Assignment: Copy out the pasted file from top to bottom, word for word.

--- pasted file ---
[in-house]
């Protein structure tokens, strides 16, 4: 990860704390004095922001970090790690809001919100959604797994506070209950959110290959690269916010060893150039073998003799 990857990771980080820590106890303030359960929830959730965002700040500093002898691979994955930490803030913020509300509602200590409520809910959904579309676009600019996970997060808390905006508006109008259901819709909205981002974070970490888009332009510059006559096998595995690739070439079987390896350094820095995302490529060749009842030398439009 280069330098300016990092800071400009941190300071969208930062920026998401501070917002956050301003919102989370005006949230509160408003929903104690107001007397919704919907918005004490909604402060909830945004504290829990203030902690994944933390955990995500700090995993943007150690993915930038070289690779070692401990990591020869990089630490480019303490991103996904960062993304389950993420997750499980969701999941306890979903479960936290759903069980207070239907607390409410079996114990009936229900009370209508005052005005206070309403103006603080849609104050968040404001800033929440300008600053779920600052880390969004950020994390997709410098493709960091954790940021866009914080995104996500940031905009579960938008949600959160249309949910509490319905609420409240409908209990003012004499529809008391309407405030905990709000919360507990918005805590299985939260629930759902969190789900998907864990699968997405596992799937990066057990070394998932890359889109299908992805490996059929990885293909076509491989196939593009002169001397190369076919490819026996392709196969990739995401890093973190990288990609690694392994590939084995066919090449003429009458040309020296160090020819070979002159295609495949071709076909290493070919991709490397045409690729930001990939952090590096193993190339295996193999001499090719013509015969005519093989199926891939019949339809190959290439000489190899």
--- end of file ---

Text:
[in-house]
């Protein structure tokens, strides 16, 4: 990860704390004095922001970090790690809001919100959604797994506070209950959110290959690269916010060893150039073998003799 990857990771980080820590106890303030359960929830959730965002700040500093002898691979994955930490803030913020509300509602200590409520809910959904579309676009600019996970997060808390905006508006109008259901819709909205981002974070970490888009332009510059006559096998595995690739070439079987390896350094820095995302490529060749009842030398439009 280069330098300016990092800071400009941190300071969208930062920026998401501070917002956050301003919102989370005006949230509160408003929903104690107001007397919704919907918005004490909604402060909830945004504290829990203030902690994944933390955990995500700090995993943007150690993915930038070289690779070692401990990591020869990089630490480019303490991103996904960062993304389950993420997750499980969701999941306890979903479960936290759903069980207070239907607390409410079996114990009936229900009370209508005052005005206070309403103006603080849609104050968040404001800033929440300008600053779920600052880390969004950020994390997709410098493709960091954790940021866009914080995104996500940031905009579960938008949600959160249309949910509490319905609420409240409908209990003012004499529809008391309407405030905990709000919360507990918005805590299985939260629930759902969190789900998907864990699968997405596992799937990066057990070394998932890359889109299908992805490996059929990885293909076509491989196939593009002169001397190369076919490819026996392709196969990739995401890093973190990288990609690694392994590939084995066919090449003429009458040309020296160090020819070979002159295609495949071709076909290493070919991709490397045409690729930001990939952090590096193993190339295996193999001499090719013509015969005519093989199926891939019949339809190959290439000489190899």